Just read Nicholas Carr’s piece in the July/August 2008 print Atlantic Monthly, “Is Google Making Us Stupid?” The article raises some very interesting points, most importantly bringing into sharper focus the relatively new neuroscience idea that our brain continually changes, improves and otherwise re-wires itself. This is counter the long-held belief that once you reach adulthood, your brain is permanentlyset. Sort of like concrete poured into a mold. Instead the medium a malleable, and the mold is constantly refiguring itself.

The larger concept is the internet, and its unique structure, is affecting the way we access and process information. Certainly true. I’ve included an excerpt from the article about how acquiring a typewriter affected Nietzsche’s writing.

I completely understand this idea. When writing for business or media I use the computer keyboard, but when writing fiction I often will write in longhand. It’s a different experience and it slows my thinking down forcing me to contemplate each word a bit more. Sure I do some fiction at the keyboard, but much of that writing is done with pen set to paper. And my journal of many years is one hundred percent longhand. Something about the pen, or pencil, scratching across the page still appeals to me. Plus I like looking at the large stack of spiral-bound notebooks holding my thoughts dating back twenty-plus years.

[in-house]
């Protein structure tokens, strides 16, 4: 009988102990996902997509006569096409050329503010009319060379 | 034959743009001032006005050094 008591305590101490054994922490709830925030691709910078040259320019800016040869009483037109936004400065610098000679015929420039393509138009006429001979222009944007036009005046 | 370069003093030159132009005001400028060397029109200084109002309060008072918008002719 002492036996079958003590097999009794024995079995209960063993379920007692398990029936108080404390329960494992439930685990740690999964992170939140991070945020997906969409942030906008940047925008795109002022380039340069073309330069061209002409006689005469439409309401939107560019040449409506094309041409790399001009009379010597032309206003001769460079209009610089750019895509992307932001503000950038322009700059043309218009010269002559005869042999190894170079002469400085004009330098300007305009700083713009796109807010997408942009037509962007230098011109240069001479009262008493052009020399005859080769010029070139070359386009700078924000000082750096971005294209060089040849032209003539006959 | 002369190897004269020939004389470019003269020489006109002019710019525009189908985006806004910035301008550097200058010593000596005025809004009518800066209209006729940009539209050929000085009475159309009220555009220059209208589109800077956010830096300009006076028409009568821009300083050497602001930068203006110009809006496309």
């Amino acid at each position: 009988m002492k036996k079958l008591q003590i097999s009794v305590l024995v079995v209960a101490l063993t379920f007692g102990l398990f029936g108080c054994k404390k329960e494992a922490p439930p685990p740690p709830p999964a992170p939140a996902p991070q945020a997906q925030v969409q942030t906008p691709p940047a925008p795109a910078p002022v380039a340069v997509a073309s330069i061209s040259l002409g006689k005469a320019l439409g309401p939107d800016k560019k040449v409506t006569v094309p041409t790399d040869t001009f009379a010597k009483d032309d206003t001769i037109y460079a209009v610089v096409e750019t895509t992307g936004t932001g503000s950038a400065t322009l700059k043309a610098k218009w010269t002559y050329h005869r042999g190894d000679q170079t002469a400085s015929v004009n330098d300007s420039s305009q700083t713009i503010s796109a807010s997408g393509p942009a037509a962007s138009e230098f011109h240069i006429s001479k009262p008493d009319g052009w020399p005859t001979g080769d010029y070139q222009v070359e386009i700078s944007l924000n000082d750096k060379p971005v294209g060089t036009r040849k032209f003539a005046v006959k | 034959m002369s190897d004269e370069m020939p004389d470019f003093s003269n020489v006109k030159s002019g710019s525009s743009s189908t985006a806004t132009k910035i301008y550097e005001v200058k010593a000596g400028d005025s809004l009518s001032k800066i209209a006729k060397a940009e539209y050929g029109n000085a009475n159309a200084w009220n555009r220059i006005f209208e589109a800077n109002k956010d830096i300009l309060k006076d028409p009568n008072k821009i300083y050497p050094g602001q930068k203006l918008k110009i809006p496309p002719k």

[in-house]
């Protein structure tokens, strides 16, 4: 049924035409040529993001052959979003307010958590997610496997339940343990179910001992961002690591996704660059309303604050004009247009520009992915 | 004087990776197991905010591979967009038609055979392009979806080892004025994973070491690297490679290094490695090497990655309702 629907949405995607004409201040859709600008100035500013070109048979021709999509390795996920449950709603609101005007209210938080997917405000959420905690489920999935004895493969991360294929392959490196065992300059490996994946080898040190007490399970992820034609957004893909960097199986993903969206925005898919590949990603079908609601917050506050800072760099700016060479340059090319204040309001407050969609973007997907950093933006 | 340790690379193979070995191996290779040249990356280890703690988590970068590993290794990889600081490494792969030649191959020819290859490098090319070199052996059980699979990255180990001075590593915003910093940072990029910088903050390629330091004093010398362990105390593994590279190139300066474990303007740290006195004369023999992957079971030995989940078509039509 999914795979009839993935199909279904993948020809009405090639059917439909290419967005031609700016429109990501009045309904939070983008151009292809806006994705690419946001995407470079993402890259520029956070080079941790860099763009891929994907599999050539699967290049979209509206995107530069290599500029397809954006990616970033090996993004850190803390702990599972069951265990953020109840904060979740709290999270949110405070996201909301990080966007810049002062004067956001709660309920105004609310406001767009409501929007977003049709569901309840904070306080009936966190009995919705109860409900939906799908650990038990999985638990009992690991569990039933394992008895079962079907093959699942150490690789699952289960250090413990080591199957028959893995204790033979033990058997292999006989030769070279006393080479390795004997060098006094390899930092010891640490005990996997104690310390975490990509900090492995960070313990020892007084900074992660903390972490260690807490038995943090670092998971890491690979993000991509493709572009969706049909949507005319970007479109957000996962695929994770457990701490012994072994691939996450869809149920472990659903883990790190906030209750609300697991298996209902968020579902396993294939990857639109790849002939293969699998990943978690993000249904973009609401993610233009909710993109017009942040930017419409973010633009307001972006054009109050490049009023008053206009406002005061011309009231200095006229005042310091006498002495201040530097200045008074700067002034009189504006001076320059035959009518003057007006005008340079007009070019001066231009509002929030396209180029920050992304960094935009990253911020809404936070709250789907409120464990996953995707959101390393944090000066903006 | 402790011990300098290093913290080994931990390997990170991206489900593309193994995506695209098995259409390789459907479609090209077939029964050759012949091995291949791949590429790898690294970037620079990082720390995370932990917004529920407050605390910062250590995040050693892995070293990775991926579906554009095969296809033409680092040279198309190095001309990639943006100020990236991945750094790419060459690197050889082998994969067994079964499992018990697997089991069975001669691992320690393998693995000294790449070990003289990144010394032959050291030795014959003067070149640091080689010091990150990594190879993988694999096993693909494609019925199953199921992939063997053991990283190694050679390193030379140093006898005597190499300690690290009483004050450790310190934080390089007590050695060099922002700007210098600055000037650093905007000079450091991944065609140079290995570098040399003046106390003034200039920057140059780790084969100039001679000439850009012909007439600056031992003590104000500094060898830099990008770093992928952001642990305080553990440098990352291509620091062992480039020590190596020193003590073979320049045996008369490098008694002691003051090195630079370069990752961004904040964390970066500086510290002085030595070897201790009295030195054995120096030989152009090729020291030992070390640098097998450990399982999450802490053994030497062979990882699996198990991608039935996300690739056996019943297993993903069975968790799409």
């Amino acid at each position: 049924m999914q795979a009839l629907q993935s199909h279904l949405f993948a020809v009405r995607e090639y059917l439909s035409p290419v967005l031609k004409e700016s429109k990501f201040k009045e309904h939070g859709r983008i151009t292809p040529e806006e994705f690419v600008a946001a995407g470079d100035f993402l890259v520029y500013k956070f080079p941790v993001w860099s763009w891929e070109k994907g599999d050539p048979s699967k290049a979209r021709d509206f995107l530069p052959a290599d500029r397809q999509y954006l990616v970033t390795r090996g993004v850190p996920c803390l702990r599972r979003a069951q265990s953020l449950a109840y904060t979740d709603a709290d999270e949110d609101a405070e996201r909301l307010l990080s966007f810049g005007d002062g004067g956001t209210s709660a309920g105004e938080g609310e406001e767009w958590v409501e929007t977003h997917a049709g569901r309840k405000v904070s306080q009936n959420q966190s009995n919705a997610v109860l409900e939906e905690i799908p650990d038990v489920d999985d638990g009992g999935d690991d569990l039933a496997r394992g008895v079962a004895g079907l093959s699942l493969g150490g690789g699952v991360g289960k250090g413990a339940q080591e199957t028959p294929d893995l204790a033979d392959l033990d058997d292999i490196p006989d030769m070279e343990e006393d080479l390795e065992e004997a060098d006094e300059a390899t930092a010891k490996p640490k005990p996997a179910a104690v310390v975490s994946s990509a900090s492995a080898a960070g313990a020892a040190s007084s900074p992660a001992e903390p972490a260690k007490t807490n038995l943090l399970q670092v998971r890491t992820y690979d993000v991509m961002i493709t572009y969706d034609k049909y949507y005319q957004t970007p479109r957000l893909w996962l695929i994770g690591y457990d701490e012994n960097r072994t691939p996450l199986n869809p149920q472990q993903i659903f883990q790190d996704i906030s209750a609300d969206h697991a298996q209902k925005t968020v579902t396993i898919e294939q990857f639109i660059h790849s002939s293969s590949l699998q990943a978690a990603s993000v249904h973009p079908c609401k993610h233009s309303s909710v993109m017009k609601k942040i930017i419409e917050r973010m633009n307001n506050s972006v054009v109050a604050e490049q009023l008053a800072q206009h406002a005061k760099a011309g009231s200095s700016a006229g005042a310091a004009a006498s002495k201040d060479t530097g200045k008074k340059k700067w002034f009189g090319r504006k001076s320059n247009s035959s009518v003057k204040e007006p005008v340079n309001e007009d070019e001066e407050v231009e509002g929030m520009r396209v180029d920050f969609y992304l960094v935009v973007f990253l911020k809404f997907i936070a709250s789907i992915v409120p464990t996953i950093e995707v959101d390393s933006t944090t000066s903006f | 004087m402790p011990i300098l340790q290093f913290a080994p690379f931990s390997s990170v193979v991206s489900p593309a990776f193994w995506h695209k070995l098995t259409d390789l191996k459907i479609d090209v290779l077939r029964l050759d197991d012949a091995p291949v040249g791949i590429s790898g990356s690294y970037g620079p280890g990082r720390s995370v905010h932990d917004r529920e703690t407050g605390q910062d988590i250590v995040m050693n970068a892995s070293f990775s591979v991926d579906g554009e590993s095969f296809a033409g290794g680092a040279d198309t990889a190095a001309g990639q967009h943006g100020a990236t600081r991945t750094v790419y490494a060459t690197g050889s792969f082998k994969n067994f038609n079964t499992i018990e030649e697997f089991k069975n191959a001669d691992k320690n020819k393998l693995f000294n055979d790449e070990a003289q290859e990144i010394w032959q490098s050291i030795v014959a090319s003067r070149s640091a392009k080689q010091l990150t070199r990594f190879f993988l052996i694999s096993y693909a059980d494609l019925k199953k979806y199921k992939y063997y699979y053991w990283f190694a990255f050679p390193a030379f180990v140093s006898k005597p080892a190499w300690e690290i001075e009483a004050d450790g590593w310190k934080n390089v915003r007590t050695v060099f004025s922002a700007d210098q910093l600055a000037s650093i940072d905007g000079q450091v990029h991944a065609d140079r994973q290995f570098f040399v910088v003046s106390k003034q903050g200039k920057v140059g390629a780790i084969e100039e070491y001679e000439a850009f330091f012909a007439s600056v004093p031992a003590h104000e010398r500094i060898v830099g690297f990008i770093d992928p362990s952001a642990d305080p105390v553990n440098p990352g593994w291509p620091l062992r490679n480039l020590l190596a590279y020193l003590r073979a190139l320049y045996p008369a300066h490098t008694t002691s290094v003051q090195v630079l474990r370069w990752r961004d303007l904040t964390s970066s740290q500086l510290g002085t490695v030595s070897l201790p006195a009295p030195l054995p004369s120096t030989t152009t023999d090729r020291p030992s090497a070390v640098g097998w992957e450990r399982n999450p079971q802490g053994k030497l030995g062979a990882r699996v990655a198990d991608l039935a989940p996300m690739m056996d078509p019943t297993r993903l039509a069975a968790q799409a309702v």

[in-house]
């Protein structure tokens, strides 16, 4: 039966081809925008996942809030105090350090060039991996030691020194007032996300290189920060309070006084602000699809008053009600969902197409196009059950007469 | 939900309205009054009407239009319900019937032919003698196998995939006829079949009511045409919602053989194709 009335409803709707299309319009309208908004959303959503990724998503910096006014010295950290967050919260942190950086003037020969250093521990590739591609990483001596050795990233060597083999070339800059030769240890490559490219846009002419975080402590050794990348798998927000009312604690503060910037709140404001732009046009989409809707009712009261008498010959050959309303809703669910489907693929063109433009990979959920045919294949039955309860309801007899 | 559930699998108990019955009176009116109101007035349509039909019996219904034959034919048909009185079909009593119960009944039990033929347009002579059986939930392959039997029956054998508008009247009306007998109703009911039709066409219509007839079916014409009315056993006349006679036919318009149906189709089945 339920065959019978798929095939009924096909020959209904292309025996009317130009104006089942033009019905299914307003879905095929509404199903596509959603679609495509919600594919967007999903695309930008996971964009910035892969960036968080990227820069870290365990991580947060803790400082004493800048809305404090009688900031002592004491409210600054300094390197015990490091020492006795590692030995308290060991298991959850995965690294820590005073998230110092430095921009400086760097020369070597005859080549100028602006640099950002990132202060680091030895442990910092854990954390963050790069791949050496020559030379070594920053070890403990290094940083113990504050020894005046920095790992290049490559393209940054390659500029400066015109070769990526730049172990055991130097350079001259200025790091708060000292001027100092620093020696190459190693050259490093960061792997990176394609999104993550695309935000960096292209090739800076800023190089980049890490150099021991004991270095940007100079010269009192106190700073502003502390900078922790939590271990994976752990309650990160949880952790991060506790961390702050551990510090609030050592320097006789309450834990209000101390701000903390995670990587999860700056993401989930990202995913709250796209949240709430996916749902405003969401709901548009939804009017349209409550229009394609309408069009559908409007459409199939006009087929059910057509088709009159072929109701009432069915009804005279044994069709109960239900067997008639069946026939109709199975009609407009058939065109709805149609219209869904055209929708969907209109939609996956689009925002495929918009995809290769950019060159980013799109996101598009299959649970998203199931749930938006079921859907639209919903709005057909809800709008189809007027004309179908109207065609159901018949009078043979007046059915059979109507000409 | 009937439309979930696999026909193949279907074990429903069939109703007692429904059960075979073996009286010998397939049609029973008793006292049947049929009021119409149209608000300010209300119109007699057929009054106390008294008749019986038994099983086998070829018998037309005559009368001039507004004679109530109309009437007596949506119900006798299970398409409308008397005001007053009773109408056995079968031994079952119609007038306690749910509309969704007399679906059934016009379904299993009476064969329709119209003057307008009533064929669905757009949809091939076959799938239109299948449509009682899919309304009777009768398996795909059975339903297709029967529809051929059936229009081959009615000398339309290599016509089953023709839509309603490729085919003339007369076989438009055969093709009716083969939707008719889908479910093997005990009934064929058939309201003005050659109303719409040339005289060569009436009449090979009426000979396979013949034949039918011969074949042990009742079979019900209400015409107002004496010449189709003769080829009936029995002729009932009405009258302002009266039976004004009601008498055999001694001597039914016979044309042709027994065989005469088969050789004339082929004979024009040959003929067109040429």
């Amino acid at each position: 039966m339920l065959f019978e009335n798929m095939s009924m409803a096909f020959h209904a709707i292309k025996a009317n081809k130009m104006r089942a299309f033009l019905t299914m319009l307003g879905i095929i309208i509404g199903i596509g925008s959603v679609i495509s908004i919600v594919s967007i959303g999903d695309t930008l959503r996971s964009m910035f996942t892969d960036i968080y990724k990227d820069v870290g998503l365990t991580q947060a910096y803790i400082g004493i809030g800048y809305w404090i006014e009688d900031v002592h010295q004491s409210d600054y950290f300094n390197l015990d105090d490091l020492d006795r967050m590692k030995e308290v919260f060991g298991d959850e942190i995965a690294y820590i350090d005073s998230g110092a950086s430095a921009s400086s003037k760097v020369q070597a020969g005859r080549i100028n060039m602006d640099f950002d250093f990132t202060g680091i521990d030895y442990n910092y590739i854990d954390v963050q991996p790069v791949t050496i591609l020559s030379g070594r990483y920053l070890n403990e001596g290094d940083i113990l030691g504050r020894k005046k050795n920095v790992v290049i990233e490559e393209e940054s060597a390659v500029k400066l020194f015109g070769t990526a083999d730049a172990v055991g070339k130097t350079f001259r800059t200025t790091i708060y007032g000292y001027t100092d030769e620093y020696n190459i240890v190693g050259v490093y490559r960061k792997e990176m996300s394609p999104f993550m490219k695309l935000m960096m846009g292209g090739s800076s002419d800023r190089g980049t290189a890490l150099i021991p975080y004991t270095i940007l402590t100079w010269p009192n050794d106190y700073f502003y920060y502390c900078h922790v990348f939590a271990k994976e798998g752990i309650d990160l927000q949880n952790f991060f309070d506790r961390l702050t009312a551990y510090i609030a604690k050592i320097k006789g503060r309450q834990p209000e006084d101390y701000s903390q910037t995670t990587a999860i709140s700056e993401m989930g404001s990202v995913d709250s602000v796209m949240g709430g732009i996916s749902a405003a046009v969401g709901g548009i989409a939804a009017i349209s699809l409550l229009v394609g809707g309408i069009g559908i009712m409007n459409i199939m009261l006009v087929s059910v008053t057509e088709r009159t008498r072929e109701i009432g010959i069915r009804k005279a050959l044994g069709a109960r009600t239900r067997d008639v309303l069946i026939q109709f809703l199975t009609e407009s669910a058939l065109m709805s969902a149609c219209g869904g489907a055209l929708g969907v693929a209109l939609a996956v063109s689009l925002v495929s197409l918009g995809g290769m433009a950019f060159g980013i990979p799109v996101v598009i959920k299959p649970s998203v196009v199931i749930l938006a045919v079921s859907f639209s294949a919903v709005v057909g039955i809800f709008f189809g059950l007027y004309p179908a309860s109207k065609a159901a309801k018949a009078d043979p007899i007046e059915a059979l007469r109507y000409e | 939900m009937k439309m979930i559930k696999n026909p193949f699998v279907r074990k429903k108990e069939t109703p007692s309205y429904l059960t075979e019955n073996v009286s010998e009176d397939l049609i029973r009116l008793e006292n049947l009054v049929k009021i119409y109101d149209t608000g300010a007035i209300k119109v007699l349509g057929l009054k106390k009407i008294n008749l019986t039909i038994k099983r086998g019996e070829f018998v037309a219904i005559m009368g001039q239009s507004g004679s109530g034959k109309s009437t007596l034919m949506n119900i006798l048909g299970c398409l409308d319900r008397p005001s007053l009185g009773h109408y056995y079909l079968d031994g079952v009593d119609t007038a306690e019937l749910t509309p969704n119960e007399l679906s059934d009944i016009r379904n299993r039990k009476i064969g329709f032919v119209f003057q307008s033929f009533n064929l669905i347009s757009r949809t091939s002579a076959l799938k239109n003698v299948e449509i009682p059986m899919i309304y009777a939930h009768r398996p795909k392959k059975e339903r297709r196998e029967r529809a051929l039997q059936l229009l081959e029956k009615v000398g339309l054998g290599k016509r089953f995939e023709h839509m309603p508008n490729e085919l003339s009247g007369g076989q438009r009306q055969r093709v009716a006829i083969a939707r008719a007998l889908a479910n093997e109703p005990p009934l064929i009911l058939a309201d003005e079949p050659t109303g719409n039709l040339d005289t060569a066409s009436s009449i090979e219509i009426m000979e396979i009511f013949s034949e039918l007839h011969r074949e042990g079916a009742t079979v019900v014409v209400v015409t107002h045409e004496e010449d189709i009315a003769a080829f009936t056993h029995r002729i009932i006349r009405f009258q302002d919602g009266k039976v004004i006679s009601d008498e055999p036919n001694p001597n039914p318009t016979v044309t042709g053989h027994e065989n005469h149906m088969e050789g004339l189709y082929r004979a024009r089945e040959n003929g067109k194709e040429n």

From the article:

Sometime in 1882, Friedrich Nietzsche bought a typewriter—a Malling-Hansen Writing Ball, to be precise. His vision was failing, and keeping his eyes focused on a page had become exhausting and painful, often bringing on crushing headaches. He had been forced to curtail his writing, and he feared that he would soon have to give it up. The typewriter rescued him, at least for a time. Once he had mastered touch-typing, he was able to write with his eyes closed, using only the tips of his fingers. Words could once again flow from his mind to the page.

But the machine had a subtler effect on his work. One of Nietzsche’s friends, a composer, noticed a change in the style of his writing. His already terse prose had become even tighter, more telegraphic. “Perhaps you will through this instrument even take to a new idiom,” the friend wrote in a letter, noting that, in his own work, his “‘thoughts’ in music and language often depend on the quality of pen and paper.”

“You are right,” Nietzsche replied, “our writing equipment takes part in the forming of our thoughts.” Under the sway of the machine, writes the German media scholar Friedrich A. Kittler, Nietzsche’s prose “changed from arguments to aphorisms, from thoughts to puns, from rhetoric to telegram style.”

The human brain is almost infinitely malleable. People used to think that our mental meshwork, the dense connections formed among the 100 billion or so neurons inside our skulls, was largely fixed by the time we reached adulthood. But brain researchers have discovered that that’s not the case. James Olds, a professor of neuroscience who directs the Krasnow Institute for Advanced Study at George Mason University, says that even the adult mind “is very plastic.” Nerve cells routinely break old connections and form new ones. “The brain,” according to Olds, “has the ability to reprogram itself on the fly, altering the way it functions.”